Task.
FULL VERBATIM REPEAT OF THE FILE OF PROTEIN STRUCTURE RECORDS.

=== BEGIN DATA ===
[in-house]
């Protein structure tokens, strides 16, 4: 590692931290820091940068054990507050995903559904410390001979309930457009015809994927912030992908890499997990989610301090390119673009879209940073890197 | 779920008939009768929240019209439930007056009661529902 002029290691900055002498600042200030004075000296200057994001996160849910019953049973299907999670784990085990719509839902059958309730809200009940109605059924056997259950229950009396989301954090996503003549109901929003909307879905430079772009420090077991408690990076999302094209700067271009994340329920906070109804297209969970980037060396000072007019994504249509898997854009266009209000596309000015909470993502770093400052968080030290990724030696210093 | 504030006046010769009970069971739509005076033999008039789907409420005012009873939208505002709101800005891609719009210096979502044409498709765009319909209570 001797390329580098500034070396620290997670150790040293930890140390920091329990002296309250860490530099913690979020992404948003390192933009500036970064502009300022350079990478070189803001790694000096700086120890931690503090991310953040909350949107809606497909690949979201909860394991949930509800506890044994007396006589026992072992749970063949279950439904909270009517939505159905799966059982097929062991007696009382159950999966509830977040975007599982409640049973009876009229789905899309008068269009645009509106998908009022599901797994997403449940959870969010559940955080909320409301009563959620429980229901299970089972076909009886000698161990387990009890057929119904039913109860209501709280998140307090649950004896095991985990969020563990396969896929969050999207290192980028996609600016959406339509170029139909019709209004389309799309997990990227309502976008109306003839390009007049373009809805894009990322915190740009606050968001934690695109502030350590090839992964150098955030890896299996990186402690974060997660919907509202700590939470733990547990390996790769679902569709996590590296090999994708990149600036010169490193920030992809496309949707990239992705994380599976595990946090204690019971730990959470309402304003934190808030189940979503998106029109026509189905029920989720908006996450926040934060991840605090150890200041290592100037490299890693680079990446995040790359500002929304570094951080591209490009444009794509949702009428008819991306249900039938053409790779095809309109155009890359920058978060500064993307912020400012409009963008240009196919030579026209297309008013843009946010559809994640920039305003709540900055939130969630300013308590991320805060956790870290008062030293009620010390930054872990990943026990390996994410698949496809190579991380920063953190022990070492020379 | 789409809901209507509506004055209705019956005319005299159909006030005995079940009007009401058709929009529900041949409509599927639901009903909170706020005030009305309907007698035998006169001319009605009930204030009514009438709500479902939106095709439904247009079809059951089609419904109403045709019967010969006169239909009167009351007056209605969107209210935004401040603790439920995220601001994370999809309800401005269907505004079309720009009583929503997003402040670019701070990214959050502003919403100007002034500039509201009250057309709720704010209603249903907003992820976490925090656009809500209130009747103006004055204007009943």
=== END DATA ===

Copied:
[in-house]
């Protein structure tokens, strides 16, 4: 590692931290820091940068054990507050995903559904410390001979309930457009015809994927912030992908890499997990989610301090390119673009879209940073890197 | 779920008939009768929240019209439930007056009661529902 002029290691900055002498600042200030004075000296200057994001996160849910019953049973299907999670784990085990719509839902059958309730809200009940109605059924056997259950229950009396989301954090996503003549109901929003909307879905430079772009420090077991408690990076999302094209700067271009994340329920906070109804297209969970980037060396000072007019994504249509898997854009266009209000596309000015909470993502770093400052968080030290990724030696210093 | 504030006046010769009970069971739509005076033999008039789907409420005012009873939208505002709101800005891609719009210096979502044409498709765009319909209570 001797390329580098500034070396620290997670150790040293930890140390920091329990002296309250860490530099913690979020992404948003390192933009500036970064502009300022350079990478070189803001790694000096700086120890931690503090991310953040909350949107809606497909690949979201909860394991949930509800506890044994007396006589026992072992749970063949279950439904909270009517939505159905799966059982097929062991007696009382159950999966509830977040975007599982409640049973009876009229789905899309008068269009645009509106998908009022599901797994997403449940959870969010559940955080909320409301009563959620429980229901299970089972076909009886000698161990387990009890057929119904039913109860209501709280998140307090649950004896095991985990969020563990396969896929969050999207290192980028996609600016959406339509170029139909019709209004389309799309997990990227309502976008109306003839390009007049373009809805894009990322915190740009606050968001934690695109502030350590090839992964150098955030890896299996990186402690974060997660919907509202700590939470733990547990390996790769679902569709996590590296090999994708990149600036010169490193920030992809496309949707990239992705994380599976595990946090204690019971730990959470309402304003934190808030189940979503998106029109026509189905029920989720908006996450926040934060991840605090150890200041290592100037490299890693680079990446995040790359500002929304570094951080591209490009444009794509949702009428008819991306249900039938053409790779095809309109155009890359920058978060500064993307912020400012409009963008240009196919030579026209297309008013843009946010559809994640920039305003709540900055939130969630300013308590991320805060956790870290008062030293009620010390930054872990990943026990390996994410698949496809190579991380920063953190022990070492020379 | 789409809901209507509506004055209705019956005319005299159909006030005995079940009007009401058709929009529900041949409509599927639901009903909170706020005030009305309907007698035998006169001319009605009930204030009514009438709500479902939106095709439904247009079809059951089609419904109403045709019967010969006169239909009167009351007056209605969107209210935004401040603790439920995220601001994370999809309800401005269907505004079309720009009583929503997003402040670019701070990214959050502003919403100007002034500039509201009250057309709720704010209603249903907003992820976490925090656009809500209130009747103006004055204007009943």